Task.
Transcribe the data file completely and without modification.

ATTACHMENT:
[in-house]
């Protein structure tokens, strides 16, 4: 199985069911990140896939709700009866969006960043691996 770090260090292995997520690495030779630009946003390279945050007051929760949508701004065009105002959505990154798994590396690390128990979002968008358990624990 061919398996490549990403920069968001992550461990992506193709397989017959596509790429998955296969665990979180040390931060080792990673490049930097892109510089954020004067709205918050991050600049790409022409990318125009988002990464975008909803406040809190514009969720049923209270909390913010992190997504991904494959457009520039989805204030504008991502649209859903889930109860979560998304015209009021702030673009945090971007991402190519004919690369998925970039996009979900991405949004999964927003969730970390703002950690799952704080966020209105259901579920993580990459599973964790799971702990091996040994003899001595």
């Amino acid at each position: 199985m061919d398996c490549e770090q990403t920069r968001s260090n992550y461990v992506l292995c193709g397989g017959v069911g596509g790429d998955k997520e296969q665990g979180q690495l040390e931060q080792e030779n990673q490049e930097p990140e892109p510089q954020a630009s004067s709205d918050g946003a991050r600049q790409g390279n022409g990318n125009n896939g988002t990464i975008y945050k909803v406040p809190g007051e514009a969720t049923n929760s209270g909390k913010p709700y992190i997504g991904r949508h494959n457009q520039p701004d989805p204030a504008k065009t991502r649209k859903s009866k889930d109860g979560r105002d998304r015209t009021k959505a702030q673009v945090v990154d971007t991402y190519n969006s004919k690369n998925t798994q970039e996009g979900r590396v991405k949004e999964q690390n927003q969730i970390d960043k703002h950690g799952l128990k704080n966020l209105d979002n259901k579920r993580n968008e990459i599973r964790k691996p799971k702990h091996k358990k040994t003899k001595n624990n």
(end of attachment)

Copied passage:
[in-house]
């Protein structure tokens, strides 16, 4: 199985069911990140896939709700009866969006960043691996 770090260090292995997520690495030779630009946003390279945050007051929760949508701004065009105002959505990154798994590396690390128990979002968008358990624990 061919398996490549990403920069968001992550461990992506193709397989017959596509790429998955296969665990979180040390931060080792990673490049930097892109510089954020004067709205918050991050600049790409022409990318125009988002990464975008909803406040809190514009969720049923209270909390913010992190997504991904494959457009520039989805204030504008991502649209859903889930109860979560998304015209009021702030673009945090971007991402190519004919690369998925970039996009979900991405949004999964927003969730970390703002950690799952704080966020209105259901579920993580990459599973964790799971702990091996040994003899001595």
């Amino acid at each position: 199985m061919d398996c490549e770090q990403t920069r968001s260090n992550y461990v992506l292995c193709g397989g017959v069911g596509g790429d998955k997520e296969q665990g979180q690495l040390e931060q080792e030779n990673q490049e930097p990140e892109p510089q954020a630009s004067s709205d918050g946003a991050r600049q790409g390279n022409g990318n125009n896939g988002t990464i975008y945050k909803v406040p809190g007051e514009a969720t049923n929760s209270g909390k913010p709700y992190i997504g991904r949508h494959n457009q520039p701004d989805p204030a504008k065009t991502r649209k859903s009866k889930d109860g979560r105002d998304r015209t009021k959505a702030q673009v945090v990154d971007t991402y190519n969006s004919k690369n998925t798994q970039e996009g979900r590396v991405k949004e999964q690390n927003q969730i970390d960043k703002h950690g799952l128990k704080n966020l209105d979002n259901k579920r993580n968008e990459i599973r964790k691996p799971k702990h091996k358990k040994t003899k001595n624990n």